…but Momma Mason thought she’d want to read about, so here you go.
The day started at 4 am. Big Sis (aka Linda) and I headed down to meet up with her running buddies and caravan to Sacramento. We ate oatmeal with raisins and a cup of java helped to stimulate my mind as well as my intestines. We hit the road, Linda, Carlos (Brother-in-LAW), and me.
After the meet up and many photos, we headed to Sacramento. It was all seeming to go as planned. Carlos would study for finals (he is pursuing his degree in law), and we would hit the buses. The energy was grounded but at a high vibration – perfect for a great day.
On the bus, I took deep breaths and concentrated on remaining calm. I did not want to waste a bit of energy; it would all be needed if I was to run my best race possible. What my “best race” would amount to was yet to be seen.
From the bus, to the port-o-potty lines, to bag check, and then the start was a bit of blur. I was cold; I remember that. It was also very crowded. I had to sit on the barricade wall waiting for the race to start as I could not sardine my way into the mix.
After the race began, I lowered myself down on the pavement and began my race. I listened to my breathing. It was nice and easy. My body was relaxed. My mind was nervous and excited.
Down the hill and around the first turn I ran, following the crowd. I watched Garminia’s face to get a feel for my pace. I could not just follow the crowd.
The foot started its complaints subtly. At first it felt like I had something in my shoe. I stopped in the first couple of miles to check. Nothing. Then the funny feeling went away. I was on my way at my target pace. Nice and easy, I told myself. I was careful not to go out too fast, even the 3:50 pace team was up ahead. Each mile clicked off and I congratulated myself for a job well done.
At the first relay hand-off, I began looking for Linda. I made the turn and grabbed a cup of water at the aid station on the left. The 3:50 pace team was on the right hand side. I came out, with cup in hand, just ahead of them. I ran onward, keeping an eye out for Linda. As the pace team gained on me, I felt a bit claustrophobic being eaten up by the group. I moved to the left, watching the camber of the road to avoid stressing my foot. It was then that I saw her.
The plan was for me for me to run with Linda until mile 11 where my brother, Robert, would be waiting with his camera and car. They would travel up the road to Carmichael Park, cheer from there, and then head to the finish. I was doing well at keeping pace, but I wondered if I’d have trouble in the final 10K, so I asked Linda if she’d meet me at mile 20 to run me in.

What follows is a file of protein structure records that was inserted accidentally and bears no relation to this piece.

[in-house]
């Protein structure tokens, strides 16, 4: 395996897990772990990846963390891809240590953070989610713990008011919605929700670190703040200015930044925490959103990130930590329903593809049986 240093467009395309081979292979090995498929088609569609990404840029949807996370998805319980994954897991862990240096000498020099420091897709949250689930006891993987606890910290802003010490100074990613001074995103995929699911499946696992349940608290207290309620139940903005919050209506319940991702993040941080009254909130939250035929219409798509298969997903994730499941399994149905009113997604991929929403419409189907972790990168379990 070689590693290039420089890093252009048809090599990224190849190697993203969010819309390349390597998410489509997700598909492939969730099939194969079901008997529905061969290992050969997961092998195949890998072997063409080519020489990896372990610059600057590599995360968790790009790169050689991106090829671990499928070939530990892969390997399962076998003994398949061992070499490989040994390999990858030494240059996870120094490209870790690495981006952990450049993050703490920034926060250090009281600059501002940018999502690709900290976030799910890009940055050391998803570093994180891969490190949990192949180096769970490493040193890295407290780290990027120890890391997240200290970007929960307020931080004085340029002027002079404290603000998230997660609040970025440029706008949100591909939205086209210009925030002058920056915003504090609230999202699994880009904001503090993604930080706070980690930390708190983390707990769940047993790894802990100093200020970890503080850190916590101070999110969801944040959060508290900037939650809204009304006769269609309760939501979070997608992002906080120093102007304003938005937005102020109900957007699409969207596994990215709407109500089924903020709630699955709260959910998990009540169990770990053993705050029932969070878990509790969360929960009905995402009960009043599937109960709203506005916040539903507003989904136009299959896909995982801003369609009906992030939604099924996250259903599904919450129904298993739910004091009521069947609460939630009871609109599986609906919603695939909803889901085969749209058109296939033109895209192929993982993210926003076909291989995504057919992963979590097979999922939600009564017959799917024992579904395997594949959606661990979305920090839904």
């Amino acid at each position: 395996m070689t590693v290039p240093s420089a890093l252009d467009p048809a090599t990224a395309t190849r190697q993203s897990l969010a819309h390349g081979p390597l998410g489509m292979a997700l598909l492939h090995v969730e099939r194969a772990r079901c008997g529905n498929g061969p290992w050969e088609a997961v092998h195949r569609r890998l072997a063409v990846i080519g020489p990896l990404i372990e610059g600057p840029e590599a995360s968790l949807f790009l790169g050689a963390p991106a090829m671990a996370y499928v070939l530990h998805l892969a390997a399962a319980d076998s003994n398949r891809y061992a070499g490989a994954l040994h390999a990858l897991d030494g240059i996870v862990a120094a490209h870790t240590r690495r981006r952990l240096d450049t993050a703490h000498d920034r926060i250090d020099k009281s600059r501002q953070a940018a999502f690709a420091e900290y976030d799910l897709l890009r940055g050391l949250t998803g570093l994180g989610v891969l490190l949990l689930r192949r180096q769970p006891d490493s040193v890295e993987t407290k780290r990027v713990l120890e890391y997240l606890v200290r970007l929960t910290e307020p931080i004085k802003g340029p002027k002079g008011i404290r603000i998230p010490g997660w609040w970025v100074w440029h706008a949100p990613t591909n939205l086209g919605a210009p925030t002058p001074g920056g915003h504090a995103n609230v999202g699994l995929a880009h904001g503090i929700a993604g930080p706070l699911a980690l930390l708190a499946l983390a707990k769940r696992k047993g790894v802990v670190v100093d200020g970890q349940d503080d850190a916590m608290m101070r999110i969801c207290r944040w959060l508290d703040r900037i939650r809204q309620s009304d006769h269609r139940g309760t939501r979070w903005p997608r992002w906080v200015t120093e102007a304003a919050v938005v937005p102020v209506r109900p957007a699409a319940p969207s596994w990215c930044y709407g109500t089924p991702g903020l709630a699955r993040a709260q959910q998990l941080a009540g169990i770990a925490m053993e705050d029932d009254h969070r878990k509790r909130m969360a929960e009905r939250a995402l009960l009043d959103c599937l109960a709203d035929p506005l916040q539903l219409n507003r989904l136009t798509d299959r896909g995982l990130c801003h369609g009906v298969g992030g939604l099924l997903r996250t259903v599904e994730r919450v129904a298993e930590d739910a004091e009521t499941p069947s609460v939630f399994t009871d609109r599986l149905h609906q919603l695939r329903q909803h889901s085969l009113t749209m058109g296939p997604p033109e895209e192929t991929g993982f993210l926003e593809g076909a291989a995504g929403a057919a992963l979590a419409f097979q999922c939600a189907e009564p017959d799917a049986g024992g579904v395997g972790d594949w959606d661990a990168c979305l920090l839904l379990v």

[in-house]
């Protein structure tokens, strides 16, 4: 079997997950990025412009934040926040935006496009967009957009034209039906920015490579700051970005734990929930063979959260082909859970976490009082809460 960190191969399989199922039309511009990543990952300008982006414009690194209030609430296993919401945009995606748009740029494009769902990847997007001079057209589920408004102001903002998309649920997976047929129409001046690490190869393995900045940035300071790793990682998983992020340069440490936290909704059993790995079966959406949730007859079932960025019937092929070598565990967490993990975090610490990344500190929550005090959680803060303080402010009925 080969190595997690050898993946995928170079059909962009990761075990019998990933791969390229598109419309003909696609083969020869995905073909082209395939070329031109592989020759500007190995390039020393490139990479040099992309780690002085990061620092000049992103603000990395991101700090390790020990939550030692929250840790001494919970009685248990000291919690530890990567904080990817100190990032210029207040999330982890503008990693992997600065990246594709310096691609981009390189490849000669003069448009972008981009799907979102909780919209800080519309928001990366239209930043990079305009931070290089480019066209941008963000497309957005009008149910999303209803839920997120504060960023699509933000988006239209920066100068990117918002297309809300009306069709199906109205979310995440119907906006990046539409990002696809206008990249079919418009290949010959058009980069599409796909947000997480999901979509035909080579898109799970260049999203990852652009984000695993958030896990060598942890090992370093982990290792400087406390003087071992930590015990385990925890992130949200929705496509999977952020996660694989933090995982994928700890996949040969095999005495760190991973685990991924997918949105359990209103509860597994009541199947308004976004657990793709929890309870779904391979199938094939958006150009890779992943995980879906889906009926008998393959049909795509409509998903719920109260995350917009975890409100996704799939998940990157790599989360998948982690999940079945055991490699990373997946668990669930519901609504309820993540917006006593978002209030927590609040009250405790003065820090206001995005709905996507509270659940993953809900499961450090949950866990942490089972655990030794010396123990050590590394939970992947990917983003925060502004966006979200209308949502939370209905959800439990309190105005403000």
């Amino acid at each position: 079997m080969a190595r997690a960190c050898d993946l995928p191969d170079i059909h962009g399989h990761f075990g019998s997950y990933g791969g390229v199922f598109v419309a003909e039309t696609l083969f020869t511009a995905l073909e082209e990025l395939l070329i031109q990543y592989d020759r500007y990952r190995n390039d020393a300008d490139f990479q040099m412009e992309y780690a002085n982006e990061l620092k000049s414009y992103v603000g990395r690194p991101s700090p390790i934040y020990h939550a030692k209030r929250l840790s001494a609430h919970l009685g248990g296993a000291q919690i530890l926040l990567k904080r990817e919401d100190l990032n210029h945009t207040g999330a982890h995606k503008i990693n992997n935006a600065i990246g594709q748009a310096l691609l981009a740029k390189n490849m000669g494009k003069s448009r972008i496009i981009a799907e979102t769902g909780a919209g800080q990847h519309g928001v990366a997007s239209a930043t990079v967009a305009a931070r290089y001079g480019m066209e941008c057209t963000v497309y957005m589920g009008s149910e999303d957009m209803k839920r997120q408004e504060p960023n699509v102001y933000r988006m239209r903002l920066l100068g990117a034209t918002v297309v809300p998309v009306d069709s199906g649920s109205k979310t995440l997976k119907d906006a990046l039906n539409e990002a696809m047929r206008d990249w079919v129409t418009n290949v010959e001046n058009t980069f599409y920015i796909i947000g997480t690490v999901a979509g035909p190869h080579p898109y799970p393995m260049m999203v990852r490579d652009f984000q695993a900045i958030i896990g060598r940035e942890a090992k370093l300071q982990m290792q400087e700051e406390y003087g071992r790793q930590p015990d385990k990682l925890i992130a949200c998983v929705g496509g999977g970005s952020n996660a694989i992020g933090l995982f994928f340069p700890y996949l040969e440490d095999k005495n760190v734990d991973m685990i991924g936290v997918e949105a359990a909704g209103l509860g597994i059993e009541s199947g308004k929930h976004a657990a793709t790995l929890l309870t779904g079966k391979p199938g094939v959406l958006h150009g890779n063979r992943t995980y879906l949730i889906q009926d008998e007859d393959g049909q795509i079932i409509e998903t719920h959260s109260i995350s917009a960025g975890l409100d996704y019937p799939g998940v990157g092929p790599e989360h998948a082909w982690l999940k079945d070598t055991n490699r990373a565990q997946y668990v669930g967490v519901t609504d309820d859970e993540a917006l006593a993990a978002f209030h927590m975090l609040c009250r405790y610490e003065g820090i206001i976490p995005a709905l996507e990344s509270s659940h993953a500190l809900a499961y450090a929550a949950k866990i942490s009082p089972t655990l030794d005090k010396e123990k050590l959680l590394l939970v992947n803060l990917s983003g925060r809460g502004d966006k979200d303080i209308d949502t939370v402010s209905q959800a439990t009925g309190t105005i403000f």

After Linda had joined me, my foot began feeling numb. I’ve felt this before on many of my runs. But although the feeling was familiar, it worried me. Numbness preceded the injury that took me off the streets for several months. “Come on, foot,” I murmured, “wake up.”
Well, shortly after my 4th or 5th murmuring, it *did* wake up. By this point, Linda and Robert were already on their way to Carmichael Park. I barely noticed them as I stared at the lens of a camera facing directly at me. I was really hurting.
I was also losing time. Garmina’s mile by mile report told me that I was backing away from a BQ pace. Boston Qualification, however, was the last thing on my mind. Instead, I was contemplating whether finishing the race would send me back to the sidelines, thus preventing me from running Boston or any other running for that matter.
I stopped to stretch and then moved on. My foot wasn’t any better from the stretching. I began walking, and contemplating my options. To not finish (DNF) seemed to be the most reasonable option. I just had to make it to mile 20, where Linda would be waiting to run me in. I knew I’d have some explaining to do.
The only problem with my plan was that I was running horribly behind schedule. I hoped that they had realized that I was crumping and would wait. I sent telepathic message to Linda, “Please WAIT.”
At mile 20, there was no sign Linda or Robert. I ran/walked another mile thinking that they might not have been able to get to exactly mile 20. When I’d gone that additional mile, and still no sign of my family, I resigned to walking the rest of the way in.
Beside me was a man who would be walking the remaining miles due to hamstring issues, and beside her was a young girl who had knee problems. We walked and talked for a couple of miles.
When mile 24 approached, I realized that my foot had returned to a happier state. I could still feel a twing but I was thinking that it would let me run on it. I bid my pals goodbye, prefacing my exit with “You might be seeing me again,” and started up a run.
And I crossed the finish in under 4:30:00. It wasn’t quite 3:50:59, but it’s not a DNF either.